Opera 6.0 supports most common web standards (including Cascading Style Sheets), Netscape plugins and some other recent standards such as WAP and WML for wireless devices. However, as of early 2002, its implementation of ECMAScript with the HTML DOM still left a bit to be desired, especially on highly dynamic pages.

In November 2002, a public beta release of Opera 7 was made. Opera 7 offers a new rendering engine with greatly improved scripting and DOM support, a rewritten skinned user interface and a new and radical mail and news client called M2.

Analysis of its success

Since its first release in 1996, the browser has met with limited success. Its availability on many platforms has given users access to a highly functional browser where this choice did not previously exist. Opera Software was one of the first companies active in the area of mobile devices, where it has gained significant market share.

On the Microsoft Windows platform, Opera has not been able to gain significant market share over its gratis competitors, Internet Explorer and Netscape Navigator. StatMarket is the primary source for international browser usage statistics. On December 4, 2001, StatMarket released data assigning a global usage share of 0.67 per cent to the Opera browser. However, the press release states:

Although still far behind Microsoft and Netscape, Opera's global usage share has more than doubled since January 2001, when it was less than 0.3 percent.


Opera usage share has been growing at a faster rate in certain European countries since January 2001. For instance, its usage share in Russia as of November 29, 2001 was 5.88 percent, up from about 1.5 percent at the beginning of the year, StatMarket reported. And in Germany and Sweden, Opera was at 3.37 percent and 1.8 percent respectively, having grown from a 1.3 percent and .5 percent usage share in January 2001.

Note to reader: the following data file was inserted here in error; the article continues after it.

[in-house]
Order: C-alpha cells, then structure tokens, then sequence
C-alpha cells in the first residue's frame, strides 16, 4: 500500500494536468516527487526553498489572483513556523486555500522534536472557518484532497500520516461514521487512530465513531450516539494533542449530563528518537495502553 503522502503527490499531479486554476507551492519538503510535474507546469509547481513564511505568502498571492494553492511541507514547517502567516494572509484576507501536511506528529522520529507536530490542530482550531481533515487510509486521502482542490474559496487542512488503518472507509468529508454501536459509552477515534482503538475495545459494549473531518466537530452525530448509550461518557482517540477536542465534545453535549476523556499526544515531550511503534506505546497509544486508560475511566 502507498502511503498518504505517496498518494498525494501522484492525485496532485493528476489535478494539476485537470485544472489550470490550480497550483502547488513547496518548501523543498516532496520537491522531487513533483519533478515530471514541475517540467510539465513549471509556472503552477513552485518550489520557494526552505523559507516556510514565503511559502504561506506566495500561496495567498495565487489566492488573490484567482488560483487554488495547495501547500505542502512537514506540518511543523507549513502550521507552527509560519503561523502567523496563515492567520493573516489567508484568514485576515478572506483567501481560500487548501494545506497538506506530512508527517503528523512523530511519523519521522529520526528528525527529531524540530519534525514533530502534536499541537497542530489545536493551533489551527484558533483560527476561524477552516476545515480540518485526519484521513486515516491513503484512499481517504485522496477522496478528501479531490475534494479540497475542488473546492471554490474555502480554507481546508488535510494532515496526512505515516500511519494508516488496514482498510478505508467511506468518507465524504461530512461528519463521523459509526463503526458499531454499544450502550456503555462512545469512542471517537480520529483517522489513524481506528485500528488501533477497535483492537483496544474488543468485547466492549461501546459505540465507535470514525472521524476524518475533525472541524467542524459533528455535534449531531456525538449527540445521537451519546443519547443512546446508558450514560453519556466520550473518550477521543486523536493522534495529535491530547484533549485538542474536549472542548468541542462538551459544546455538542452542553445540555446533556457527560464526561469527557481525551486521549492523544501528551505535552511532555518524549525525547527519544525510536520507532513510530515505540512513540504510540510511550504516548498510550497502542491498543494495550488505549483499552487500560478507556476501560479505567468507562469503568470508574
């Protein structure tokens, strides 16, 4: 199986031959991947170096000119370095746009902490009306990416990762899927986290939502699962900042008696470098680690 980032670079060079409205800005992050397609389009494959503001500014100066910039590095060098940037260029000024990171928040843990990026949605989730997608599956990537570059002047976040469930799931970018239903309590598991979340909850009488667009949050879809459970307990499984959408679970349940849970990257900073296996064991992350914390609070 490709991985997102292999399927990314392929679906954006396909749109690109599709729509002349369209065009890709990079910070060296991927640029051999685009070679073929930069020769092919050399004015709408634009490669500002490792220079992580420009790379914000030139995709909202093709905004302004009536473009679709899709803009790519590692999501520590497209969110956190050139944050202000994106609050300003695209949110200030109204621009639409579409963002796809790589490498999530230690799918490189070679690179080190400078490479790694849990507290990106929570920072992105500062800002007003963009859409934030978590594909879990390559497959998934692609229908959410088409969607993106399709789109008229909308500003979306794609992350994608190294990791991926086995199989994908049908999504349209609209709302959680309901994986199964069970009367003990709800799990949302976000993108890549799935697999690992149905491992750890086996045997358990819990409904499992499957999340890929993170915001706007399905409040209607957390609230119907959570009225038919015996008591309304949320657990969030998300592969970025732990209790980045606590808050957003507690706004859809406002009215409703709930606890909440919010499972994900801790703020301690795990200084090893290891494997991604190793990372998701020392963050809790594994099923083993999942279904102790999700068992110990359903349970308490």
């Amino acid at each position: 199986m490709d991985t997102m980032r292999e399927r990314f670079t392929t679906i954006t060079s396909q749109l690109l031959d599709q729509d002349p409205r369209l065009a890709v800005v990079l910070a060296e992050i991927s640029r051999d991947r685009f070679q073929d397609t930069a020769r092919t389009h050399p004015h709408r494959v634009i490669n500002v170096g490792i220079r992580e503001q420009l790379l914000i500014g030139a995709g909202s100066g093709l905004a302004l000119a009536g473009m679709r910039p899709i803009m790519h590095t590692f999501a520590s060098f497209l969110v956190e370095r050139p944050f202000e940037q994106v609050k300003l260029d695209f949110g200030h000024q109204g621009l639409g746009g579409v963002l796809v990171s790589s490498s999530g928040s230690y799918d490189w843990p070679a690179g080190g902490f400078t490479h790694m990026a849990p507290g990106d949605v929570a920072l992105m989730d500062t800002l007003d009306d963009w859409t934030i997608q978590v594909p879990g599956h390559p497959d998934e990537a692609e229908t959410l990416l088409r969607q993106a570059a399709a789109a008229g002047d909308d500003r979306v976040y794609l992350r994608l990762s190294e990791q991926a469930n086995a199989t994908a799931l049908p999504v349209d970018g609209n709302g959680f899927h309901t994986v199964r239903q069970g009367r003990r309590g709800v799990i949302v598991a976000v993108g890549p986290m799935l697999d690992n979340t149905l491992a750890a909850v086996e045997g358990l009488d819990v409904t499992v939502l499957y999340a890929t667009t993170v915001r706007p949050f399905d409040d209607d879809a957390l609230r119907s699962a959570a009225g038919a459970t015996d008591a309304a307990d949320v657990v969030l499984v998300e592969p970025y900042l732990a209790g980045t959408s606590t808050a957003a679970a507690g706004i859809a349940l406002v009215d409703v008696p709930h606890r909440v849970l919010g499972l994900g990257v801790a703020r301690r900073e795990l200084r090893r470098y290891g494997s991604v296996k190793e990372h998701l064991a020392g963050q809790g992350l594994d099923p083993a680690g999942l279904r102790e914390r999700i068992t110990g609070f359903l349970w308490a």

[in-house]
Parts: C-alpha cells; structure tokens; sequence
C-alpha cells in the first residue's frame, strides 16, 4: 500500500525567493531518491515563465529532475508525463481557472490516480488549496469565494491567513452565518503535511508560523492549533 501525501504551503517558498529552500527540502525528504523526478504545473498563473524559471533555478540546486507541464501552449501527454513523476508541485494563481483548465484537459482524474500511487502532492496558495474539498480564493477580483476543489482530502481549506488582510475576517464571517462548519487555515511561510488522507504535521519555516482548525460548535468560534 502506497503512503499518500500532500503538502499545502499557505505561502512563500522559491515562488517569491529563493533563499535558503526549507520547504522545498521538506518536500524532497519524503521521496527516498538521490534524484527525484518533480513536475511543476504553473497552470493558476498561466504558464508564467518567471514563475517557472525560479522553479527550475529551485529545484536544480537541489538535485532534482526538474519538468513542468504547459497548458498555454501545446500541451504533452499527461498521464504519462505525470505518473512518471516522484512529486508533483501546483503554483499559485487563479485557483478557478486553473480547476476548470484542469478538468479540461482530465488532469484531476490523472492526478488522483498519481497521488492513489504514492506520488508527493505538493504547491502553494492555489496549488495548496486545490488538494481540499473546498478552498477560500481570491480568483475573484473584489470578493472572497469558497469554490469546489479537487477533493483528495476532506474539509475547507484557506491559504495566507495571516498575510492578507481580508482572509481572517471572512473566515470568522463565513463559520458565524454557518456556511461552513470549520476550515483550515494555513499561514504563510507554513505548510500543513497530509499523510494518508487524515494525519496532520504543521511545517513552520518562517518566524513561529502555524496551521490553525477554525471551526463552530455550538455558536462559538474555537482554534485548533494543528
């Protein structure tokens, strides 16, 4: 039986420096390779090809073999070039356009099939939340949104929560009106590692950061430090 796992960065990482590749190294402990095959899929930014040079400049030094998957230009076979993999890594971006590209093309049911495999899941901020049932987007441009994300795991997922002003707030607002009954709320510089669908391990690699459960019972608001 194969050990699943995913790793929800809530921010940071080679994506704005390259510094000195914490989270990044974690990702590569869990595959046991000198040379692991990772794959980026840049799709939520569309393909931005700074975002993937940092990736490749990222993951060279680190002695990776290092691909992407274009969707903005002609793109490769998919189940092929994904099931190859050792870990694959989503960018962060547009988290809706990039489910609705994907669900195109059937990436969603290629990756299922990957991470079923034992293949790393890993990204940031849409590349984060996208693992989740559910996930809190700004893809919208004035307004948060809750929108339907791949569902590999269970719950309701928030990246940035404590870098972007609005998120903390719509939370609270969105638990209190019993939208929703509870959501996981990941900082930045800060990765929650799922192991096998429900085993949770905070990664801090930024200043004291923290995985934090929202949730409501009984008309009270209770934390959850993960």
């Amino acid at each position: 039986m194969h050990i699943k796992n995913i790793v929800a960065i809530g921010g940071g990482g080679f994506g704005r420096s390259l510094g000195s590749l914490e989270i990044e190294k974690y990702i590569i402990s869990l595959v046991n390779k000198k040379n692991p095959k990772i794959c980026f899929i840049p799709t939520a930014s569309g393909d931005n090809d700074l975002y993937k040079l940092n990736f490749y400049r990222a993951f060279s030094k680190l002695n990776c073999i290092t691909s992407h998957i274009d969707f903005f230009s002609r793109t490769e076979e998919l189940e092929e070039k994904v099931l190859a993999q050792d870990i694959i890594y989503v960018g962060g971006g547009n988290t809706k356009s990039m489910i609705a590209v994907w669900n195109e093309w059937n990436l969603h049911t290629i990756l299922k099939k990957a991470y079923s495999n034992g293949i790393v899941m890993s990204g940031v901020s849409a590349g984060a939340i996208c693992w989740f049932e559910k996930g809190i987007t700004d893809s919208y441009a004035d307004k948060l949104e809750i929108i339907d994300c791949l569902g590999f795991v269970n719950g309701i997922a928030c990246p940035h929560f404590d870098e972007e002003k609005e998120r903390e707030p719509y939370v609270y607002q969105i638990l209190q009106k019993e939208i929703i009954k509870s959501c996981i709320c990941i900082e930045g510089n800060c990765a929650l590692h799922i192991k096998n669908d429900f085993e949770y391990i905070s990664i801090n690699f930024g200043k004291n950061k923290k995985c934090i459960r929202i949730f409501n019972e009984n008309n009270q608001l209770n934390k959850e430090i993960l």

With regard to Europe, the differing success mirrors the development of other browsers, for example, according to StatMarket, in October 2001 Netscape Navigator still held about 20% usage share in Germany, whereas its global usage share was about 13%.

This differing success can be explained by a variety of factors. A skeptical attitude toward Microsoft, maker of Internet Explorer, is likely to be relevant. Also, in countries with less copyright enforcement, the wide availability of crackss and serial numbers to remove Opera's banners may increase the adoption of the browser by end-users.

The generally low rate of adoption can certainly in part be attributed to the fact that the browser was at first only available in trial-versions and commercial versions, and only became available in an ad-sponsored version as of version 5.02, whereas Netscape and IE include neither permanent animated advertising banners, nor do they have to be paid for (although, arguably, the Windows version of IE is already paid for with the purchase of the Windows operating system; however, the version for Mac OS is still gratis). Microsoft's bundling of its own browser with its Windows operating system (and into Mac OS by contract with Apple Computer), which requires an extra effort to install any other browser, has also been cited as a main cause for Internet Explorer's domination of the browser market.

Latest stable versions of the Opera web browser

Note: Versions may be slightly different between languages; these numbers are for the English (US) version.

Latest beta versions of the Opera web browser

External links